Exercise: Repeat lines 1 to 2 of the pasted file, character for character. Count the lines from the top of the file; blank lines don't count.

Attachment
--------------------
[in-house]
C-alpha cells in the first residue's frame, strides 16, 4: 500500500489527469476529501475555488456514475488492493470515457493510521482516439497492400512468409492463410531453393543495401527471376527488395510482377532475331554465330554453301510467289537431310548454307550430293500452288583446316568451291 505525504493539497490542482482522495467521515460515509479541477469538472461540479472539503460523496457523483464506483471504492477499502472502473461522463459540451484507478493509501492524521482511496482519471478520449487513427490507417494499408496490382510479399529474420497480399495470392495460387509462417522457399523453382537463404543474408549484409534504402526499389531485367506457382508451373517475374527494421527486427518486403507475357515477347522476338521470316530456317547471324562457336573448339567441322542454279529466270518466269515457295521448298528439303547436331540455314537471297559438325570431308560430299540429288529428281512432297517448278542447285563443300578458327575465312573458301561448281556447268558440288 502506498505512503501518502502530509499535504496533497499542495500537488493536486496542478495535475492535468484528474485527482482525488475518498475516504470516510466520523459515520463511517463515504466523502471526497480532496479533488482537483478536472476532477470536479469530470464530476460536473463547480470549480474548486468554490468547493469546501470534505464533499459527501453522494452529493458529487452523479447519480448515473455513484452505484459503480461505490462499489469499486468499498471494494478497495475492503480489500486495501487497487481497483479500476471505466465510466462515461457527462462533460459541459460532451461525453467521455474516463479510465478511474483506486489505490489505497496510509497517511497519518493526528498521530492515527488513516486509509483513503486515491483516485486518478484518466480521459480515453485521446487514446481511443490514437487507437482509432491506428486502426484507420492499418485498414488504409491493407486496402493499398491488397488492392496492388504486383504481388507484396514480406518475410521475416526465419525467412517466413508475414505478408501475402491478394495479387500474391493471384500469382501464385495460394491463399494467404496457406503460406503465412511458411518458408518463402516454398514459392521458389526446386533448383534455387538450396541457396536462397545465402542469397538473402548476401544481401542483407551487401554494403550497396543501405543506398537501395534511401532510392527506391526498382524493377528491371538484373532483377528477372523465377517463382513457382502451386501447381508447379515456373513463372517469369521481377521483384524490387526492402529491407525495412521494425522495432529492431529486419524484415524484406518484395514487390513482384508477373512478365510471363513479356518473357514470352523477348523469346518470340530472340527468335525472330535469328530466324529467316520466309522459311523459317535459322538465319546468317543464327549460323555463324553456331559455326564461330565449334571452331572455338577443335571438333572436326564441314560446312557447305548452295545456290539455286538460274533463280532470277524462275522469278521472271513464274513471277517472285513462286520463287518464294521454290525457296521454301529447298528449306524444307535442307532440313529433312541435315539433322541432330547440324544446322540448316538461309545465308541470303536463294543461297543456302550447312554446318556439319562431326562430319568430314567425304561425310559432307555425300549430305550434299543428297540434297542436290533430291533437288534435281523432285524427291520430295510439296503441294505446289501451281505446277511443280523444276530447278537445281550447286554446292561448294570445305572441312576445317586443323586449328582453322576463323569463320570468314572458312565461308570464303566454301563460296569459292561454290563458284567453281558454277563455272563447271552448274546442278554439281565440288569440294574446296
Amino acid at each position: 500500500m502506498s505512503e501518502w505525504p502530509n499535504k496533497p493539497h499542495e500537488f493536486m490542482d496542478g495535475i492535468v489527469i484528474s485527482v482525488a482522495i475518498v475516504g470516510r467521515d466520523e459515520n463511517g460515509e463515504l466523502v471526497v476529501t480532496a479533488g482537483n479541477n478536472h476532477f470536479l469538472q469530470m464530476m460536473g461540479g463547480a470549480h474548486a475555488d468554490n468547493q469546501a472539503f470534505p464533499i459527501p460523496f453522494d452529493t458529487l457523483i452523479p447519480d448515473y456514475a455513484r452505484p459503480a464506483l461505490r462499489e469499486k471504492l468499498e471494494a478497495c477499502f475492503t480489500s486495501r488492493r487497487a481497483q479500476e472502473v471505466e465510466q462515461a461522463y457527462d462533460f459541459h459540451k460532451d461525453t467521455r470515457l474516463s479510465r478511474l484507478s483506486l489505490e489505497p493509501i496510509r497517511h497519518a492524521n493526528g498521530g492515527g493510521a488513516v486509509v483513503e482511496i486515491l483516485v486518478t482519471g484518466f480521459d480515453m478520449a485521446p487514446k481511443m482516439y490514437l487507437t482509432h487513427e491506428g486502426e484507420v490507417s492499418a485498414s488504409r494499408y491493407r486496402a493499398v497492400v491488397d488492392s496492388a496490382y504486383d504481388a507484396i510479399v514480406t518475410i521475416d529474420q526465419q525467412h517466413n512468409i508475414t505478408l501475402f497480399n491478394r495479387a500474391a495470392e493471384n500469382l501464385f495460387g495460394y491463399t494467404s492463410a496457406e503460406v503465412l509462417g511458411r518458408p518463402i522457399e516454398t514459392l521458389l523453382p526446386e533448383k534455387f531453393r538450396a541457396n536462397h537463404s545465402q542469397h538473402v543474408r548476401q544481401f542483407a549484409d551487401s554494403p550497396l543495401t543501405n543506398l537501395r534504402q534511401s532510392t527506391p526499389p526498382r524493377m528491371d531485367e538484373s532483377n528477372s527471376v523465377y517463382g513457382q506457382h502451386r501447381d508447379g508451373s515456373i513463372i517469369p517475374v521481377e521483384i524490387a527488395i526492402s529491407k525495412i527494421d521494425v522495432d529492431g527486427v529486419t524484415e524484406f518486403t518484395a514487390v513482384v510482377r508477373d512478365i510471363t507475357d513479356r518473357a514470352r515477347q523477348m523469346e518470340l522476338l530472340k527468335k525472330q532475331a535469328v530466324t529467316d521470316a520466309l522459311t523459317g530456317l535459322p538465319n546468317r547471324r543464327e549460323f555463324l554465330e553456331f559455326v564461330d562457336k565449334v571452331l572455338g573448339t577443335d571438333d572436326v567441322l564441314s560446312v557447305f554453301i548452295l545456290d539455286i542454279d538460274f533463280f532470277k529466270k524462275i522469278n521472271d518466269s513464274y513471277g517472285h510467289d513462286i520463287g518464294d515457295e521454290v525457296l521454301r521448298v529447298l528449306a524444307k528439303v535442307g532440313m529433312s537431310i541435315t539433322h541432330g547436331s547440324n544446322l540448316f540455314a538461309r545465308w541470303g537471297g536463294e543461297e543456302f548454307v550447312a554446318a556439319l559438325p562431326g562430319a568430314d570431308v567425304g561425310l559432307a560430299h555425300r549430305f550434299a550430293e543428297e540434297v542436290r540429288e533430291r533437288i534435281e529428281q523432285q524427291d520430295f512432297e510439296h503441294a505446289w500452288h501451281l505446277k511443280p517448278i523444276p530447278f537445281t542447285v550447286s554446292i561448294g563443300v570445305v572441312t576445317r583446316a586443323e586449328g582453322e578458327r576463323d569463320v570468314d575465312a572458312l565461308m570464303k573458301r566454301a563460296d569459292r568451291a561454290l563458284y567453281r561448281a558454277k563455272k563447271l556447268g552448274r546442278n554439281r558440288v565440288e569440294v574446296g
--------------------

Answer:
[in-house]
C-alpha cells in the first residue's frame, strides 16, 4: 500500500489527469476529501475555488456514475488492493470515457493510521482516439497492400512468409492463410531453393543495401527471376527488395510482377532475331554465330554453301510467289537431310548454307550430293500452288583446316568451291 505525504493539497490542482482522495467521515460515509479541477469538472461540479472539503460523496457523483464506483471504492477499502472502473461522463459540451484507478493509501492524521482511496482519471478520449487513427490507417494499408496490382510479399529474420497480399495470392495460387509462417522457399523453382537463404543474408549484409534504402526499389531485367506457382508451373517475374527494421527486427518486403507475357515477347522476338521470316530456317547471324562457336573448339567441322542454279529466270518466269515457295521448298528439303547436331540455314537471297559438325570431308560430299540429288529428281512432297517448278542447285563443300578458327575465312573458301561448281556447268558440288 502506498505512503501518502502530509499535504496533497499542495500537488493536486496542478495535475492535468484528474485527482482525488475518498475516504470516510466520523459515520463511517463515504466523502471526497480532496479533488482537483478536472476532477470536479469530470464530476460536473463547480470549480474548486468554490468547493469546501470534505464533499459527501453522494452529493458529487452523479447519480448515473455513484452505484459503480461505490462499489469499486468499498471494494478497495475492503480489500486495501487497487481497483479500476471505466465510466462515461457527462462533460459541459460532451461525453467521455474516463479510465478511474483506486489505490489505497496510509497517511497519518493526528498521530492515527488513516486509509483513503486515491483516485486518478484518466480521459480515453485521446487514446481511443490514437487507437482509432491506428486502426484507420492499418485498414488504409491493407486496402493499398491488397488492392496492388504486383504481388507484396514480406518475410521475416526465419525467412517466413508475414505478408501475402491478394495479387500474391493471384500469382501464385495460394491463399494467404496457406503460406503465412511458411518458408518463402516454398514459392521458389526446386533448383534455387538450396541457396536462397545465402542469397538473402548476401544481401542483407551487401554494403550497396543501405543506398537501395534511401532510392527506391526498382524493377528491371538484373532483377528477372523465377517463382513457382502451386501447381508447379515456373513463372517469369521481377521483384524490387526492402529491407525495412521494425522495432529492431529486419524484415524484406518484395514487390513482384508477373512478365510471363513479356518473357514470352523477348523469346518470340530472340527468335525472330535469328530466324529467316520466309522459311523459317535459322538465319546468317543464327549460323555463324553456331559455326564461330565449334571452331572455338577443335571438333572436326564441314560446312557447305548452295545456290539455286538460274533463280532470277524462275522469278521472271513464274513471277517472285513462286520463287518464294521454290525457296521454301529447298528449306524444307535442307532440313529433312541435315539433322541432330547440324544446322540448316538461309545465308541470303536463294543461297543456302550447312554446318556439319562431326562430319568430314567425304561425310559432307555425300549430305550434299543428297540434297542436290533430291533437288534435281523432285524427291520430295510439296503441294505446289501451281505446277511443280523444276530447278537445281550447286554446292561448294570445305572441312576445317586443323586449328582453322576463323569463320570468314572458312565461308570464303566454301563460296569459292561454290563458284567453281558454277563455272563447271552448274546442278554439281565440288569440294574446296